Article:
Every person eighteen years of age or older is presumed competent to make decisions about her life, including where to live, work, or go to school; what type of medical care to receive; and how to manage her property and finances. Unfortunately, a disabling condition--such as dementia, stroke, an accident, or an intellectual disability--may incapacitate a person and leave her unable to effectively receive and evaluate information or respond to people, events, or environments in a way that protects or meets the individual's health, care, safety, or therapeutic needs. Merely making bad choices, or choices that the family does not agree with, is not incapacity.
In the absence of a valid Durable Power of Attorney (DPOA) or Advanced Medical Directive (AMD), the local Circuit Court may appoint a guardian or conservator to make personal and financial decisions on behalf the incapacitated person. Even if there is a valid DPOA or AMD, there could still be reasons that a guardian or conservator would need to be appointed. This can occur when the agent is not acting in accordance with the principal’s wishes or there is a need for decision making outside the purview of the DPOA or AMD.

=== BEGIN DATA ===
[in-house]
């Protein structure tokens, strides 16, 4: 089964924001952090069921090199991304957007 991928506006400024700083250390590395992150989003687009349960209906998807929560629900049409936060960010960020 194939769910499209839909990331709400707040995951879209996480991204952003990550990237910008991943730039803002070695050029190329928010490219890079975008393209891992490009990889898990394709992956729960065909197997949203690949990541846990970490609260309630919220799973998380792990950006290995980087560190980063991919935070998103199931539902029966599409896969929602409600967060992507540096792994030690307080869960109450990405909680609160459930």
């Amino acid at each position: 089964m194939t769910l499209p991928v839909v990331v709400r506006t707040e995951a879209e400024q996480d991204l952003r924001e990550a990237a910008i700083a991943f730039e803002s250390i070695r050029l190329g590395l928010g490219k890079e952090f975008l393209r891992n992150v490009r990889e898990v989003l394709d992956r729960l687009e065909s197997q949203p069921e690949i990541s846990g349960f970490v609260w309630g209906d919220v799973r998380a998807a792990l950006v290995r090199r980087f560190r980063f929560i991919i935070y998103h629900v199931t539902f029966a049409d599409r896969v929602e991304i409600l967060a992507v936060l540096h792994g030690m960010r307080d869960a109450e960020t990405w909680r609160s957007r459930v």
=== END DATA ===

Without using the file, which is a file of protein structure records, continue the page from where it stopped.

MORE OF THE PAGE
Virginia uses the term "incapacitated person" to describe the incapacitated person for whom a guardian and/or conservator has been appointed. The guardian is the person or agency who is appointed to make personal decisions—residential, medical, employment, rehabilitation, and the like--on behalf of the incapacitated person. The conservator is the person or agency who is appointed to manage the incapacitated person's property and money, pay the incapacitated person's bills, and make other financial decisions on behalf of the incapacitated person. The court may authorize estate planning powers. The Code addresses management powers and duties of the conservator.